Security Council: Crisis Averted

The industrious delegates of the Security Council were roused from their sleep after a long Sunday committee session filled with contentious debate, informed that a crisis had arisen in Ethiopia. While the delegates were undoubtedly fighting nerves and sleep deprivation, their composed demeanors exhibited otherwise as they marched boldly into the Security Council chambers.

Security Council President Rose Dallimore opened the crisis meeting by debriefing delegates about a secessionist movement by the Soomaali Galbeed region of Ethiopia. A referendum was held and the region voted to succeed from Ethiopia. The delegate of Ethiopia quickly emphasized that any claims of mistreatment toward the Somali people were baseless and that national sovereignty must be maintained in order to peacefully reintegrate the Soomaali Galbeed region. The delegate of Egypt countered Ethiopia’s argument by citing the International Covenant on Civil and Political Rights in support of the Somali claim to autonomy.

This conflict was further demonstrated through the polarized testimonies of Gari Isaya, an Ethiopian government representative, and Amani Saleh, a Somali doctor and refugee. Isaya opened his testimony by saying, “Ethiopia is and always will be a unified country...We found independence, we established a national identity, and we are proud of it.” He asserted that the delegates should reach a resolution which would unite, rather than splinter, his beloved country. Saleh shared his emotional, firsthand experience with violence, “at the hands of the Ethiopian government,” warning delegates that, “every moment we wait is a moment where a man, woman, or child may perish.” He urged delegates to provide any sort of aid to support the increasing number of Somali refugees.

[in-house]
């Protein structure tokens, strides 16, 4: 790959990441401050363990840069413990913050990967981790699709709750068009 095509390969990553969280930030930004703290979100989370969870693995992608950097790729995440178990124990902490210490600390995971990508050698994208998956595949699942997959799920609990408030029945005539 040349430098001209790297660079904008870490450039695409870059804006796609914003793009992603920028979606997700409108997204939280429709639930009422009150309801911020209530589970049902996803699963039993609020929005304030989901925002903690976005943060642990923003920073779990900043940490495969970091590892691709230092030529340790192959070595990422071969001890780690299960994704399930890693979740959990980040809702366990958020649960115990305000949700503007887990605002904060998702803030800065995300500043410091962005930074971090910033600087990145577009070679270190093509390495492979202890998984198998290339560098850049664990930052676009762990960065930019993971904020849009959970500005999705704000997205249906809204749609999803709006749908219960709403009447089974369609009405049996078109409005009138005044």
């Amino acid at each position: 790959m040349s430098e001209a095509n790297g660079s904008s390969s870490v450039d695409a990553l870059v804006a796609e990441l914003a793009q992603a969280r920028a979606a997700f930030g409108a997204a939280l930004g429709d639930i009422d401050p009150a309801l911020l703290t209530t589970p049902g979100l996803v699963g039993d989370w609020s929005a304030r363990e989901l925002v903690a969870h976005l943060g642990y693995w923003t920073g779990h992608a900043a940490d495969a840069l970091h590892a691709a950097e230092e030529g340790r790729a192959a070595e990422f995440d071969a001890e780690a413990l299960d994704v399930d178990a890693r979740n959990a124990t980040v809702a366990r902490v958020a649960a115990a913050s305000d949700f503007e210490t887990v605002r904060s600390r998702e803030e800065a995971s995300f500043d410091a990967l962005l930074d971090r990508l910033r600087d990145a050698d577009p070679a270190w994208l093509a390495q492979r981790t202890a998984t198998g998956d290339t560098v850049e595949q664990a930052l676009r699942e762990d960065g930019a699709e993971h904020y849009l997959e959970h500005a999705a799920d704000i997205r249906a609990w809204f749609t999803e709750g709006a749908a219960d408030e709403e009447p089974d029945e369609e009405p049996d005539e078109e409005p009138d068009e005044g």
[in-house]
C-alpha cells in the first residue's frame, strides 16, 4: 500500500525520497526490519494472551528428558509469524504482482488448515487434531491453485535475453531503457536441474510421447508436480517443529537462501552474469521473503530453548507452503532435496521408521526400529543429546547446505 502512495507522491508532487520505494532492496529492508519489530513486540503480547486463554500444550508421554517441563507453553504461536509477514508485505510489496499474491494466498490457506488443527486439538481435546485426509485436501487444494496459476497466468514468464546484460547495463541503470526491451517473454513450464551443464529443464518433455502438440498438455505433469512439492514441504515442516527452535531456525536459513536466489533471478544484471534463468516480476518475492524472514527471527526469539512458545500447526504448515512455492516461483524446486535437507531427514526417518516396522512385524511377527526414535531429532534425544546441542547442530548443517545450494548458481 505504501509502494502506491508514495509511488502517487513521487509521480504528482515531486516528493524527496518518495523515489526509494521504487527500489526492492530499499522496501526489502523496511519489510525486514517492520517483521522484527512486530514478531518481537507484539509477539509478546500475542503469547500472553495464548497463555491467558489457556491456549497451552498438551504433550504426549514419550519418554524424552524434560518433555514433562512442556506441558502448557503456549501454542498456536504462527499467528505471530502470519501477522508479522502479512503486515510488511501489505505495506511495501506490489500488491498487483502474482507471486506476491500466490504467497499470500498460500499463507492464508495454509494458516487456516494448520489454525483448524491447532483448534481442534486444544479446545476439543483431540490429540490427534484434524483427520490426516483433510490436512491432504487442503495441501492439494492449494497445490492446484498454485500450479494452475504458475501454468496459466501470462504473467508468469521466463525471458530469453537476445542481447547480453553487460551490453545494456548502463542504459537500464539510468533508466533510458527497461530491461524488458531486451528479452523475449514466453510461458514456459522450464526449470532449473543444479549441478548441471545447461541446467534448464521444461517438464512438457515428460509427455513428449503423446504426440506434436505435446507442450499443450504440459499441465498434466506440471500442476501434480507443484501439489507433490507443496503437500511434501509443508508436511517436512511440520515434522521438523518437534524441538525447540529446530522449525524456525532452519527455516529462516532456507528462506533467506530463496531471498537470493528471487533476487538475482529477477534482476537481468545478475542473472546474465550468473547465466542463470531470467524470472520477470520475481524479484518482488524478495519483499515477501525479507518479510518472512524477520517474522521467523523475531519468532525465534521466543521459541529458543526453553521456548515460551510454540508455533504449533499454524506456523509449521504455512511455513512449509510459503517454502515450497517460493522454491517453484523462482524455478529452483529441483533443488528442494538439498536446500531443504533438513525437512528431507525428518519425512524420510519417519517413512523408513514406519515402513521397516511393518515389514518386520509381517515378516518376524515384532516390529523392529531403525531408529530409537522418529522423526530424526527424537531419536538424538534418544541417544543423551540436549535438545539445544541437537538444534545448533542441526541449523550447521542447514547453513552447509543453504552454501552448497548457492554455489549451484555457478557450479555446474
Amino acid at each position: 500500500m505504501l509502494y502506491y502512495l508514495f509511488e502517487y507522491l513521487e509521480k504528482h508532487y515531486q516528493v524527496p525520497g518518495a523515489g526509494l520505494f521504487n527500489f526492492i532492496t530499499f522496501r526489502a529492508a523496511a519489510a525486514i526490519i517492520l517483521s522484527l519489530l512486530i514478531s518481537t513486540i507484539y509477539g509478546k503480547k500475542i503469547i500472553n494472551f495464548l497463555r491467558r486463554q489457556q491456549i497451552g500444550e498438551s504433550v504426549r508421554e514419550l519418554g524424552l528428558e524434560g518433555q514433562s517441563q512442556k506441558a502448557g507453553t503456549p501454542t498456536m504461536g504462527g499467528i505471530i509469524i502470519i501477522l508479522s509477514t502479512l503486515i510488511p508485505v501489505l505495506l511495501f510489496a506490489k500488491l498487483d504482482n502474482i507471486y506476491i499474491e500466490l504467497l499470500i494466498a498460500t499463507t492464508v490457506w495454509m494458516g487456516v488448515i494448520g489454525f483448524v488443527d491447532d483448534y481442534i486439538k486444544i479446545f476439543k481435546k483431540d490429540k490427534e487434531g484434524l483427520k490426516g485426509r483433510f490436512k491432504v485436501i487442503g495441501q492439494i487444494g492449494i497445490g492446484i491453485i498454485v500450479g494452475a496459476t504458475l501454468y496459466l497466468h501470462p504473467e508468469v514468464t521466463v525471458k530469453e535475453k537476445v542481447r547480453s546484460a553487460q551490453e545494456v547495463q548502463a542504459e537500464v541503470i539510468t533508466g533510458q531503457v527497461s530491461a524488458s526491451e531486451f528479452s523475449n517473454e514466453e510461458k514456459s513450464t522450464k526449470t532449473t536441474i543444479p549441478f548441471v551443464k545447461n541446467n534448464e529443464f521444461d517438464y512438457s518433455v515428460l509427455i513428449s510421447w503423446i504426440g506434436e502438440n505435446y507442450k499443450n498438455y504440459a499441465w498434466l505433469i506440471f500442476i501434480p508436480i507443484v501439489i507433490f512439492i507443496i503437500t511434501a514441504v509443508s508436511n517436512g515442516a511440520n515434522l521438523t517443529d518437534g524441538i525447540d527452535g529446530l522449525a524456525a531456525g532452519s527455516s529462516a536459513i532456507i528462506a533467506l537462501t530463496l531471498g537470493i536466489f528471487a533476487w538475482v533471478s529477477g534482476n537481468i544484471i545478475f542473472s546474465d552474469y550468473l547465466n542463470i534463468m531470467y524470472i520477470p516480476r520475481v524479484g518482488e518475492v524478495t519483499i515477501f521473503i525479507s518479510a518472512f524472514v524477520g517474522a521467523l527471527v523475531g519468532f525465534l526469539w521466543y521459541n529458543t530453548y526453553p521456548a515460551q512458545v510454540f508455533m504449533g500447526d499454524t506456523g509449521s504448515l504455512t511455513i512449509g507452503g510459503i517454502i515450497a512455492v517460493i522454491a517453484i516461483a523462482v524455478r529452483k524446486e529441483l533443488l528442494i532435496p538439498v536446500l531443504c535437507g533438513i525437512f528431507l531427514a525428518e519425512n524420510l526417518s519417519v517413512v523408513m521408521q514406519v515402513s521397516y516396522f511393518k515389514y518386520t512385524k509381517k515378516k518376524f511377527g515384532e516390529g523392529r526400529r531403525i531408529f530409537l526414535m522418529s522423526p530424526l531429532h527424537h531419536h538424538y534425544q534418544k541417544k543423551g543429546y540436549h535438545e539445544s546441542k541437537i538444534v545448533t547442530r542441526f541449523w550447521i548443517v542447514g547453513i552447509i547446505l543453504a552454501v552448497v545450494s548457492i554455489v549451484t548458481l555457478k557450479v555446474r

At approximately 4:10 A.M., over three hours after the crisis meeting began, the Security Council entered voting procedure. Of the five resolutions presented, three failed by veto, on account of infringement upon national sovereignty, as well as ineffective implementation of humanitarian and military aid. The resolution presented by the United Kingdom, Bolivia, and France, which plans to utilize the Eastern African Standby Force to stabilize the Soomaali Galbeed region, was passed in tandem with Sweden’s resolution, which plans to distribute nonpartisan humanitarian aid. Crisis averted.